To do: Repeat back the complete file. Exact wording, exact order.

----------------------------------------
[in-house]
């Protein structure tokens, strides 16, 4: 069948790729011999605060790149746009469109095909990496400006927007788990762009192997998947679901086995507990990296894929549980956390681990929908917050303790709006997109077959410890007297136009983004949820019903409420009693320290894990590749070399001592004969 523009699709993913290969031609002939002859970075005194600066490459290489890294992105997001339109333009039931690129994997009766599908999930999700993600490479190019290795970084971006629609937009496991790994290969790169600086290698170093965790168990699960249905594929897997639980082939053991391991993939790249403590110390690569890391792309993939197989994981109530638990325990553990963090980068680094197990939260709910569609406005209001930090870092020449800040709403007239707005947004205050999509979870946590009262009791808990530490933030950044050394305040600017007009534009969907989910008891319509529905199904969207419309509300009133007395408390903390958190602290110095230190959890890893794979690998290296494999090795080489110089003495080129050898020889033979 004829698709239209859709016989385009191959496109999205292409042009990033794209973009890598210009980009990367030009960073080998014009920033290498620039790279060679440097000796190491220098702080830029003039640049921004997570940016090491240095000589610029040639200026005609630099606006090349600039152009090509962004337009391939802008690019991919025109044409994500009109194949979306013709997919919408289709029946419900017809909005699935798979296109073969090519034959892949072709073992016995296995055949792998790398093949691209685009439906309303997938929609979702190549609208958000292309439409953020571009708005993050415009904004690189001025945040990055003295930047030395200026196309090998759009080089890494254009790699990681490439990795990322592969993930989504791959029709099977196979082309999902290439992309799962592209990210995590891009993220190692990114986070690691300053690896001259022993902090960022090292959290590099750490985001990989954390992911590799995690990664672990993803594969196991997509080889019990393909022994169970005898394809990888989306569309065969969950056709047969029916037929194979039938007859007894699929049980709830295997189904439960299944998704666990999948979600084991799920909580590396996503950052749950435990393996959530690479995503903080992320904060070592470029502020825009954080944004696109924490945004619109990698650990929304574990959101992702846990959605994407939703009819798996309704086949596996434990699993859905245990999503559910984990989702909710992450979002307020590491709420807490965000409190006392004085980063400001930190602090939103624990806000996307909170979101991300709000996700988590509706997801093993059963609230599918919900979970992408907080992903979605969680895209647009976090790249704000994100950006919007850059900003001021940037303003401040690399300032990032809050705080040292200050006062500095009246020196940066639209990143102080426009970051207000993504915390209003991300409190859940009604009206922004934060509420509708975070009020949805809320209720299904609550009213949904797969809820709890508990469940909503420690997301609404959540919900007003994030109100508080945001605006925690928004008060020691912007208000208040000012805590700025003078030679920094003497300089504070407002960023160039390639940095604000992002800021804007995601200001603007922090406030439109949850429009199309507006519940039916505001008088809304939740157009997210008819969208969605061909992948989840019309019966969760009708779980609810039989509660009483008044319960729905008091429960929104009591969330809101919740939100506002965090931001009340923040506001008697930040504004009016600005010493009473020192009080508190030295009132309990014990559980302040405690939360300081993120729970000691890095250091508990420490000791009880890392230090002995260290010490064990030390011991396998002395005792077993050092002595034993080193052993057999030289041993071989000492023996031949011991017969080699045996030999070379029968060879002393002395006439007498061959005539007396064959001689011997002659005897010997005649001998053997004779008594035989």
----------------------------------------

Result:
[in-house]
């Protein structure tokens, strides 16, 4: 069948790729011999605060790149746009469109095909990496400006927007788990762009192997998947679901086995507990990296894929549980956390681990929908917050303790709006997109077959410890007297136009983004949820019903409420009693320290894990590749070399001592004969 523009699709993913290969031609002939002859970075005194600066490459290489890294992105997001339109333009039931690129994997009766599908999930999700993600490479190019290795970084971006629609937009496991790994290969790169600086290698170093965790168990699960249905594929897997639980082939053991391991993939790249403590110390690569890391792309993939197989994981109530638990325990553990963090980068680094197990939260709910569609406005209001930090870092020449800040709403007239707005947004205050999509979870946590009262009791808990530490933030950044050394305040600017007009534009969907989910008891319509529905199904969207419309509300009133007395408390903390958190602290110095230190959890890893794979690998290296494999090795080489110089003495080129050898020889033979 004829698709239209859709016989385009191959496109999205292409042009990033794209973009890598210009980009990367030009960073080998014009920033290498620039790279060679440097000796190491220098702080830029003039640049921004997570940016090491240095000589610029040639200026005609630099606006090349600039152009090509962004337009391939802008690019991919025109044409994500009109194949979306013709997919919408289709029946419900017809909005699935798979296109073969090519034959892949072709073992016995296995055949792998790398093949691209685009439906309303997938929609979702190549609208958000292309439409953020571009708005993050415009904004690189001025945040990055003295930047030395200026196309090998759009080089890494254009790699990681490439990795990322592969993930989504791959029709099977196979082309999902290439992309799962592209990210995590891009993220190692990114986070690691300053690896001259022993902090960022090292959290590099750490985001990989954390992911590799995690990664672990993803594969196991997509080889019990393909022994169970005898394809990888989306569309065969969950056709047969029916037929194979039938007859007894699929049980709830295997189904439960299944998704666990999948979600084991799920909580590396996503950052749950435990393996959530690479995503903080992320904060070592470029502020825009954080944004696109924490945004619109990698650990929304574990959101992702846990959605994407939703009819798996309704086949596996434990699993859905245990999503559910984990989702909710992450979002307020590491709420807490965000409190006392004085980063400001930190602090939103624990806000996307909170979101991300709000996700988590509706997801093993059963609230599918919900979970992408907080992903979605969680895209647009976090790249704000994100950006919007850059900003001021940037303003401040690399300032990032809050705080040292200050006062500095009246020196940066639209990143102080426009970051207000993504915390209003991300409190859940009604009206922004934060509420509708975070009020949805809320209720299904609550009213949904797969809820709890508990469940909503420690997301609404959540919900007003994030109100508080945001605006925690928004008060020691912007208000208040000012805590700025003078030679920094003497300089504070407002960023160039390639940095604000992002800021804007995601200001603007922090406030439109949850429009199309507006519940039916505001008088809304939740157009997210008819969208969605061909992948989840019309019966969760009708779980609810039989509660009483008044319960729905008091429960929104009591969330809101919740939100506002965090931001009340923040506001008697930040504004009016600005010493009473020192009080508190030295009132309990014990559980302040405690939360300081993120729970000691890095250091508990420490000791009880890392230090002995260290010490064990030390011991396998002395005792077993050092002595034993080193052993057999030289041993071989000492023996031949011991017969080699045996030999070379029968060879002393002395006439007498061959005539007396064959001689011997002659005897010997005649001998053997004779008594035989």